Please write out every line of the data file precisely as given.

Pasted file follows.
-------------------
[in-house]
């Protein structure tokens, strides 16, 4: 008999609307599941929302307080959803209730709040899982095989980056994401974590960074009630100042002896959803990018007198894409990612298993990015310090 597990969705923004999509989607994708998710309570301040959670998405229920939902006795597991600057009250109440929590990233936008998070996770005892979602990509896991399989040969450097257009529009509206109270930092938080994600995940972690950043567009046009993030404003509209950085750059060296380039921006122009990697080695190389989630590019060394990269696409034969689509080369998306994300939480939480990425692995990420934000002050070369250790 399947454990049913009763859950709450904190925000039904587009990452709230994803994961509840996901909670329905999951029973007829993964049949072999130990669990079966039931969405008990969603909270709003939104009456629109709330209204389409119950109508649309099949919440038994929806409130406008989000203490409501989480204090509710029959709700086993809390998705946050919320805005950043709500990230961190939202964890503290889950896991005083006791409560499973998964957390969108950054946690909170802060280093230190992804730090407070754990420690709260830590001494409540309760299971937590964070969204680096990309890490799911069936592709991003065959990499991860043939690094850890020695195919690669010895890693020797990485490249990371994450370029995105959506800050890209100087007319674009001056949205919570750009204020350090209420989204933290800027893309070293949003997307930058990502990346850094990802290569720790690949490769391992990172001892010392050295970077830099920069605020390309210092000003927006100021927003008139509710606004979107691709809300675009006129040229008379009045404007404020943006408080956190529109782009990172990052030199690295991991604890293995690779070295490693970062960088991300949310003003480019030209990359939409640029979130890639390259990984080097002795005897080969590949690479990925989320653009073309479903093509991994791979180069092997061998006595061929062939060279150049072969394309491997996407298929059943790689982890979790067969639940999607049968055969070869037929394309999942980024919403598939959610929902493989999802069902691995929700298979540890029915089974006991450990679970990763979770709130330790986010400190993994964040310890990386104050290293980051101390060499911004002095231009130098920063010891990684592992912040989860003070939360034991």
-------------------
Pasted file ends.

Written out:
[in-house]
């Protein structure tokens, strides 16, 4: 008999609307599941929302307080959803209730709040899982095989980056994401974590960074009630100042002896959803990018007198894409990612298993990015310090 597990969705923004999509989607994708998710309570301040959670998405229920939902006795597991600057009250109440929590990233936008998070996770005892979602990509896991399989040969450097257009529009509206109270930092938080994600995940972690950043567009046009993030404003509209950085750059060296380039921006122009990697080695190389989630590019060394990269696409034969689509080369998306994300939480939480990425692995990420934000002050070369250790 399947454990049913009763859950709450904190925000039904587009990452709230994803994961509840996901909670329905999951029973007829993964049949072999130990669990079966039931969405008990969603909270709003939104009456629109709330209204389409119950109508649309099949919440038994929806409130406008989000203490409501989480204090509710029959709700086993809390998705946050919320805005950043709500990230961190939202964890503290889950896991005083006791409560499973998964957390969108950054946690909170802060280093230190992804730090407070754990420690709260830590001494409540309760299971937590964070969204680096990309890490799911069936592709991003065959990499991860043939690094850890020695195919690669010895890693020797990485490249990371994450370029995105959506800050890209100087007319674009001056949205919570750009204020350090209420989204933290800027893309070293949003997307930058990502990346850094990802290569720790690949490769391992990172001892010392050295970077830099920069605020390309210092000003927006100021927003008139509710606004979107691709809300675009006129040229008379009045404007404020943006408080956190529109782009990172990052030199690295991991604890293995690779070295490693970062960088991300949310003003480019030209990359939409640029979130890639390259990984080097002795005897080969590949690479990925989320653009073309479903093509991994791979180069092997061998006595061929062939060279150049072969394309491997996407298929059943790689982890979790067969639940999607049968055969070869037929394309999942980024919403598939959610929902493989999802069902691995929700298979540890029915089974006991450990679970990763979770709130330790986010400190993994964040310890990386104050290293980051101390060499911004002095231009130098920063010891990684592992912040989860003070939360034991």